“Incidentally, am I alone in finding the expression ‘it turns out’ to be incredibly useful? It allows you to make swift, succinct, and authoritative connections between otherwise randomly unconnected statements without the trouble of explaining what your source or authority actually is. It’s great. It’s hugely better than its predecessors ‘I read somewhere that…’ or the craven ‘they say that…’ because it suggests not only that whatever flimsy bit of urban mythology you are passing on is actually based on brand new, ground breaking research, but that it’s research in which you yourself were intimately involved. But again, with no actual authority anywhere in sight.”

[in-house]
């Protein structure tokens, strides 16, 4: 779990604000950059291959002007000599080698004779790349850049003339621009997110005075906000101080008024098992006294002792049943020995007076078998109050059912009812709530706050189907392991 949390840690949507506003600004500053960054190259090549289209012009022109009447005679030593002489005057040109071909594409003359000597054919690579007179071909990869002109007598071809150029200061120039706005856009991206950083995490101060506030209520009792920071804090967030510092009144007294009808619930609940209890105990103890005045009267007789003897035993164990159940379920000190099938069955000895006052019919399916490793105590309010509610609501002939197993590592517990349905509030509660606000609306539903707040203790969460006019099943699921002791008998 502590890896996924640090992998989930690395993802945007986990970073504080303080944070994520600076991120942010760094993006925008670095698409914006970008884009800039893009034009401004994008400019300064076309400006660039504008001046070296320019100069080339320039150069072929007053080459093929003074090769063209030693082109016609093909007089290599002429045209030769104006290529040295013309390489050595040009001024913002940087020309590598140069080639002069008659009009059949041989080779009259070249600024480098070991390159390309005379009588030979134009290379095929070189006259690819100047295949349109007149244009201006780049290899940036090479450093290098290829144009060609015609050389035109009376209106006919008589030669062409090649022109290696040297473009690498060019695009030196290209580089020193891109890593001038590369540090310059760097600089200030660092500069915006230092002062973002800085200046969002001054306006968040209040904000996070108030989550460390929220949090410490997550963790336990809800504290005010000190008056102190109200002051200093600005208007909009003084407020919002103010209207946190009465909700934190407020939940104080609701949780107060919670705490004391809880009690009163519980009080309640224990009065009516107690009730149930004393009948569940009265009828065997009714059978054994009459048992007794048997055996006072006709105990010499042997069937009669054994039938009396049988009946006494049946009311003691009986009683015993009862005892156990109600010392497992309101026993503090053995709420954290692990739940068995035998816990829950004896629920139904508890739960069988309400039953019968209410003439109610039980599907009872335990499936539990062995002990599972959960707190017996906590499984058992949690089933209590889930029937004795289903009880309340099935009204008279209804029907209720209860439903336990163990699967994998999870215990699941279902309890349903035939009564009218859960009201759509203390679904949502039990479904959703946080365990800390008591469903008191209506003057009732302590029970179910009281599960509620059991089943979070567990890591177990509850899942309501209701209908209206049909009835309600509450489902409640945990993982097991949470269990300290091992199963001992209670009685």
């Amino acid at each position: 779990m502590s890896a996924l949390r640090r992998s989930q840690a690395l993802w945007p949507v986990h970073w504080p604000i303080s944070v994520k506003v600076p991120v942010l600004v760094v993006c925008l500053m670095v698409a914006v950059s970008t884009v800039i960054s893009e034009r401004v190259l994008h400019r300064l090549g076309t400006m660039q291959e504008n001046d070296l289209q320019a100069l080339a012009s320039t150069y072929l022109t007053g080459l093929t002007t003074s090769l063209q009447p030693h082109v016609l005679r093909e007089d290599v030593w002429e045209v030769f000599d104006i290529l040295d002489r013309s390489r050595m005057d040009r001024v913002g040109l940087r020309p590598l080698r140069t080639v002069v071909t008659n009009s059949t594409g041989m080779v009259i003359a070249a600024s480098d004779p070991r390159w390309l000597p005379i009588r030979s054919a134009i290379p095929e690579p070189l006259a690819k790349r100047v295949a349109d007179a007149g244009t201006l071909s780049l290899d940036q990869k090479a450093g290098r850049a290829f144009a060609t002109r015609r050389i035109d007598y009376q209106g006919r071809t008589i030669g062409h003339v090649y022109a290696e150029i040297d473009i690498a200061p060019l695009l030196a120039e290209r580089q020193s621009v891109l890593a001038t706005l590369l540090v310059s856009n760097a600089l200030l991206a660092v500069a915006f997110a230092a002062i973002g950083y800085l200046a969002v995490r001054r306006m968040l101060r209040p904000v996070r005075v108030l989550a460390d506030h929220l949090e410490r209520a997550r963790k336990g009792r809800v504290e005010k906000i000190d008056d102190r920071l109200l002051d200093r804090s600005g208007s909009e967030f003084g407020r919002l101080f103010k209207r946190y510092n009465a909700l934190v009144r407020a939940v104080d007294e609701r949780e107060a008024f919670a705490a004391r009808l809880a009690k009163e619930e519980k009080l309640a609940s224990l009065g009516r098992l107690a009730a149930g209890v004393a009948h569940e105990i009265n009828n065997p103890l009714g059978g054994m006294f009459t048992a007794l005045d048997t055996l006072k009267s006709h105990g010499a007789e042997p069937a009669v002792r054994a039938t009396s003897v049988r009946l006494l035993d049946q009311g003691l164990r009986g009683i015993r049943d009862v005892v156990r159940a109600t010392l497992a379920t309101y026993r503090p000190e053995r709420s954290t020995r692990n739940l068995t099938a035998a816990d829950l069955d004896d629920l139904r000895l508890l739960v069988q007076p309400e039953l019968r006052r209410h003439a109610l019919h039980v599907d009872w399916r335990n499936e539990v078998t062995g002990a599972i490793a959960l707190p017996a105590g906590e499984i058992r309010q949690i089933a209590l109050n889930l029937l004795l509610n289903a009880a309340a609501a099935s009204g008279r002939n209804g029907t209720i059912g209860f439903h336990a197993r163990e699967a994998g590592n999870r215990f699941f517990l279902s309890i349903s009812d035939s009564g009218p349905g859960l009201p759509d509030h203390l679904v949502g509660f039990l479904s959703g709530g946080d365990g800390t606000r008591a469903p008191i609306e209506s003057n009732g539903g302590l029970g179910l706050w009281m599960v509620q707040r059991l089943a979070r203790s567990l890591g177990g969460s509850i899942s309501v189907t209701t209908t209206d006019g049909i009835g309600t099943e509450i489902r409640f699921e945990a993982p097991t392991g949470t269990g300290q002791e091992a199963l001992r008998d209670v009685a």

That’s from this interesting Hacker News thread about the rhetorical power of “it turns out.”
Readers are simply more willing to tolerate a lightspeed jump from belief X to belief Y if the writer himself (a) seems taken aback by it and (b) acts as if they had no say in the matter—as though the situation simply unfolded that way. Which is precisely what the phrase “it turns out” accomplishes, and why it’s so useful in circumstances where you don’t have any substantive path from X to Y.
(thanks to Ramit Sethi for the pointer)